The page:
There was a long pause. Then someone at the other end said. “That would be fine. But would you want to teach or to learn?”
Three boys accused of stealing watermelons were brought to court and faced the judge nervously, expecting the worst, for he was known to be a severe man.
He was also a wise educator. With a rap of his gavel he said. “Any man in here who never stole a single watermelon when he was a boy raise his hand.” He waited. The court officials, policeman, spectators—and the judge himself—kept their hands on the desks in front of them
When he was satisfied that not a single hand was raised in the court, the judge said. “Case dismissed.”
Religious-minded woman mourning the ways of the younger generation: “It’s because of the cars! Look how far they can go for a dance or a date nowadays. It wasn’t that way in your day, was it grandma?”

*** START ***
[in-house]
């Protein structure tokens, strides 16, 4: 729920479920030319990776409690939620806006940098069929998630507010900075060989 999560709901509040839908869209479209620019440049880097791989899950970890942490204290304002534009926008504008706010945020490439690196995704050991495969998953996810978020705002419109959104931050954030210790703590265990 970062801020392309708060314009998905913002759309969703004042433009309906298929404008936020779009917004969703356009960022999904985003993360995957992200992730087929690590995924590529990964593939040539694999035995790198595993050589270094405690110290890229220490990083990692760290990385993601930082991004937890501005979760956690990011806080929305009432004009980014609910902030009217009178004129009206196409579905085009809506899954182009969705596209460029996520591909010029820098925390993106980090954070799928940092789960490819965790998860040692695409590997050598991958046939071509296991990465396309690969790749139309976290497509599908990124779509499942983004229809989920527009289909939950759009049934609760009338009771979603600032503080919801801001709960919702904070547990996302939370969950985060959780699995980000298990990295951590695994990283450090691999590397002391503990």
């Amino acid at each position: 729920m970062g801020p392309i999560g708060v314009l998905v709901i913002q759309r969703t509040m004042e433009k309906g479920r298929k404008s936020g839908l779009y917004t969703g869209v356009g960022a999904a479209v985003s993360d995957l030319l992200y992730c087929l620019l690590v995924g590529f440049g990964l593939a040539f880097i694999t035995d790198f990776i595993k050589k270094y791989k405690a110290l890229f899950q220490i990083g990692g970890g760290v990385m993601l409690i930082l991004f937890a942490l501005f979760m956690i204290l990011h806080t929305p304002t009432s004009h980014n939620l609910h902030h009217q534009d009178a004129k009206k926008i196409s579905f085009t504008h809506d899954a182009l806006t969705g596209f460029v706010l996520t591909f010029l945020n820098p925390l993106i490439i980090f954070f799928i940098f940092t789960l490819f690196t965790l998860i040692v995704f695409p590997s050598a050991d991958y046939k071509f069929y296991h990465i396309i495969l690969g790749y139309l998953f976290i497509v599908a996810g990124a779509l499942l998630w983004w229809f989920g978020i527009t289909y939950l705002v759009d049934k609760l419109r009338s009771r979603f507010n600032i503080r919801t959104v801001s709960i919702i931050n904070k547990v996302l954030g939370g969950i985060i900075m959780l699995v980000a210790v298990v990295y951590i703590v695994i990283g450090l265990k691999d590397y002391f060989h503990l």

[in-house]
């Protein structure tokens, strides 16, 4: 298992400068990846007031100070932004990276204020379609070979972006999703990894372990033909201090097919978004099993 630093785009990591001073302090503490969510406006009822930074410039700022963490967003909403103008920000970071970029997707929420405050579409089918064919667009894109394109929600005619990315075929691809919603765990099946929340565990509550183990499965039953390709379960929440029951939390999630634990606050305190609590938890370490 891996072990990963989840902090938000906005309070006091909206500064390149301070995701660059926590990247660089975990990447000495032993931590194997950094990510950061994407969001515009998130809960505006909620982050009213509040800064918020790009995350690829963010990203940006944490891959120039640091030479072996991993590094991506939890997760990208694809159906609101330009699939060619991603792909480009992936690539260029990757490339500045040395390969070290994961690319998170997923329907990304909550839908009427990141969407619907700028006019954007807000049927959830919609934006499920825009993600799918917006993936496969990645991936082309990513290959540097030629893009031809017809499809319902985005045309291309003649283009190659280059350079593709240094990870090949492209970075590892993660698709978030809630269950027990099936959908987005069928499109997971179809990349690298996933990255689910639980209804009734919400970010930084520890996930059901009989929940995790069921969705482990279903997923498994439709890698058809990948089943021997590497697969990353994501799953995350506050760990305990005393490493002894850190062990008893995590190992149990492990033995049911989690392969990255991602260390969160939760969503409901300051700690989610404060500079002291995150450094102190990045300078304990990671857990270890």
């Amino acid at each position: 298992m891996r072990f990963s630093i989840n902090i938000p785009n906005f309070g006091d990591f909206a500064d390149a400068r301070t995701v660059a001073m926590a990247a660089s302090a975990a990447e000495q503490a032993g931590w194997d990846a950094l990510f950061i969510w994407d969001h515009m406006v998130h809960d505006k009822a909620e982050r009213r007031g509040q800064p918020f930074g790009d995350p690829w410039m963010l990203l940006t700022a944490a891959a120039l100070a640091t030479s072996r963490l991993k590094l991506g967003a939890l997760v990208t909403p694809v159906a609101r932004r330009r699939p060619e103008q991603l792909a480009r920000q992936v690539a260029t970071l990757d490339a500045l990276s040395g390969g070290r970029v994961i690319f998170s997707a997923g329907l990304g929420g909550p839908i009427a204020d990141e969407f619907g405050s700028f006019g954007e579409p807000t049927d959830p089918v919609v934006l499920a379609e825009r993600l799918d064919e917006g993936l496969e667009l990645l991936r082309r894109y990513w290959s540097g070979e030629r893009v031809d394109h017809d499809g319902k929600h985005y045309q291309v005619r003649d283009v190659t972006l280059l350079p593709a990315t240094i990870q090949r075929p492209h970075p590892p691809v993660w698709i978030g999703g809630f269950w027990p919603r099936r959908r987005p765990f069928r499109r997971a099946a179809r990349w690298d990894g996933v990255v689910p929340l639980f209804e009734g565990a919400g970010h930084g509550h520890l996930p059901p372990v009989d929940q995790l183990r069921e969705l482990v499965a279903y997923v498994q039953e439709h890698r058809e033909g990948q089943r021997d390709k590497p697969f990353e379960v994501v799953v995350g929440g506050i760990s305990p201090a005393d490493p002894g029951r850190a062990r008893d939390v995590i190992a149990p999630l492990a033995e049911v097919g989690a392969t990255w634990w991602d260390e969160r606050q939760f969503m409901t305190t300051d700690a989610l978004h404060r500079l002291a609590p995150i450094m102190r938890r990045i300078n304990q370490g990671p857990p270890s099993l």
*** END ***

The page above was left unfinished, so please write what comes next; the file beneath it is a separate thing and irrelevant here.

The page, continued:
Eighty-seven year old lady: “Well, we certainly went as far as we could.”
Mother: “Did you know that God was present when you stole that cookie from the kitchen?”
“And he was looking at you all the time?”
“And what do you think he was saying to you?”
“He was saying. There’s no one here but the two of us—take two.’
When the young rabbi succeeded his father everyone began to tell him how completely unlike his father he
“On the contrary.” replied the young man. “I’m exactly like the old man. He imitated no one. I imitate no one.”
Beware of imitating the behaviour of the great if you do not have the inner disposition that inspired them to act.
When Handel’s MESSIAH was first performed in London, the King who was present, was so carried away by religious sentiment during the Alleluia chorus that, against all convention, he stood up in silent respect for the masterpiece he was hearing.